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The unique exhibition from the Hermitage collection opened in London's Somerset House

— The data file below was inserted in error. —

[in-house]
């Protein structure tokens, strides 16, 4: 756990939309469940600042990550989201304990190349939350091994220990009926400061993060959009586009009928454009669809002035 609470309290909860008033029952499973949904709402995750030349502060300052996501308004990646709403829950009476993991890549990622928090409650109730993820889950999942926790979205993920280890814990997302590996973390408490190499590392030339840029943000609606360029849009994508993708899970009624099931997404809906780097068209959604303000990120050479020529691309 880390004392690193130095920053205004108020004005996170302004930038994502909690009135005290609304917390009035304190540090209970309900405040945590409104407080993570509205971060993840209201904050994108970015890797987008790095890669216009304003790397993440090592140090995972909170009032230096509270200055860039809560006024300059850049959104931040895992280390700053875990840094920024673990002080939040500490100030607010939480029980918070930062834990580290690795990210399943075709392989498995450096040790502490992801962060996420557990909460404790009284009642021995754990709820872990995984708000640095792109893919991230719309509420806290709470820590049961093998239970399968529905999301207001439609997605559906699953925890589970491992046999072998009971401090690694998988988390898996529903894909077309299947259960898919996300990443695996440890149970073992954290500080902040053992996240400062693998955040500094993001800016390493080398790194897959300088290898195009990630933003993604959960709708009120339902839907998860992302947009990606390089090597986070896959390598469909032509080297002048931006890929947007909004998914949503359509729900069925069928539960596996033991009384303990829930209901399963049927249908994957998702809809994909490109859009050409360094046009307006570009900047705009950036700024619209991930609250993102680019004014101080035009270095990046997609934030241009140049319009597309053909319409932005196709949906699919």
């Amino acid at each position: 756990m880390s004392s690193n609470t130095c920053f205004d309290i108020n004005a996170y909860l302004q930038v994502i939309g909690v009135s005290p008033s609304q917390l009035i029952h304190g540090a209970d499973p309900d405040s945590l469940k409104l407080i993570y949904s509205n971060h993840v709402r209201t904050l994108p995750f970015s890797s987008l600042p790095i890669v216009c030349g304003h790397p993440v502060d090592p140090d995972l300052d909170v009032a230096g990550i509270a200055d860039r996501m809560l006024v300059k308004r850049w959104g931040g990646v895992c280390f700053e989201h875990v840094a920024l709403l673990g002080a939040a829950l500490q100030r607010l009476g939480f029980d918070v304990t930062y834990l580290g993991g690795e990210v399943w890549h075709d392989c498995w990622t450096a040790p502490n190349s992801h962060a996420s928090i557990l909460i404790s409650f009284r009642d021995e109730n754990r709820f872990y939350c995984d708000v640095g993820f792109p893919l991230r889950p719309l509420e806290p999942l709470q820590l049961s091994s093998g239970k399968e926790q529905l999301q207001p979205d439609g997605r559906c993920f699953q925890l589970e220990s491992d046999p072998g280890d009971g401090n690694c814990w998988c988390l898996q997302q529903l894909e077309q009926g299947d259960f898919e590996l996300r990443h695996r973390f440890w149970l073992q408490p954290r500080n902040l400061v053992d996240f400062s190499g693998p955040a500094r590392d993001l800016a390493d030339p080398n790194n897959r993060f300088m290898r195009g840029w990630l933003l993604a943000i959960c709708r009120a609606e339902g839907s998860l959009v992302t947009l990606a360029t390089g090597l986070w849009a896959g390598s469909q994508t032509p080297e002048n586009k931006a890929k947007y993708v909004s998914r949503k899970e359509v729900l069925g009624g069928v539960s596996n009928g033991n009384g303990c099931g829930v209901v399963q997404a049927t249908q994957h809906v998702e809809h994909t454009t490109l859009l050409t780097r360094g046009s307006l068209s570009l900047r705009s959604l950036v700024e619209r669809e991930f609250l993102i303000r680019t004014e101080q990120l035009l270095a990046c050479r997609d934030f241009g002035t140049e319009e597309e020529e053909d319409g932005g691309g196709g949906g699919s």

The unique exhibition from the Hermitage collection "Around a square: avant-garde chinaware from revolutionary Russia" opened in London's Somerset House. It features the great variety of colors, subjects and styles. About 300 china articles and 70 sketches of 1918-1930s are presented in Great Britain for the first time, Rossiiskaya Gazeta said. The exhibition is organized by the Hermitage, the Courtauld Institute and the Russian Financial Corporation URALSIB. "The British are interested in the revolutionary period in Russia's history and are friendly with Russians," said Lord Rothschild, head of the Hermitage Development Trust. The highlight of the exhibition are showpieces from the porcelain museum, a new branch of the State Hermitage based on the prestigious historical collection of the Lomonosov porcelain factory. It was based in 1744 by Empress Elizabeth, Peter the Great's daughter. During Catherine II's reign it was named the Imperial porcelain factory. A museum was created to mark the factory's 100th anniversary in 1844. According to professor Mikhail Piotrovsky, State Hermitage director, during the 1917 revolution crowds of avant-gardists came to work at the factory, which formerly invited only traditional artists. Thus, the traditions of the Imperial factory and avant-gardism were blended. Suprematist artists Kasimir Malevich and his followers Nikolai Suyetin and Ilya Chashnik emerged at that time. Abstract geometrical figures, squares, circles and crosses, were used to decorate chinaware. Malevich's famous white porcelain cups with rectangular handles are presented at the exhibition. According to Dr. Alexandra Gerstein, experts at the Courtauld Institute, the plate "Cubical Moscow" by Ivan Alekseyev and porcelain figures of the series "Months" by Vasily Kuznetsov are the pearls of the exhibition. A special section of the exhibition is dedicated to the propaganda art. It includes works by Sergei Chekhonin and Zinaida Kobyletskaya ("Lenin's Portrait", "Decembrists" etc.). "The most important aspect of this exposition is the preservation of legacy and traditions. The porcelain propaganda is relative because these articles were never sold in Russia. They were meant for the western world and were exported overseas," said professor Piotrovsky. However, he believes that this unique collection demonstrates "the triumph of traditions, which survived the revolution and got some new features". The exhibition will be running until July 31, 2005.
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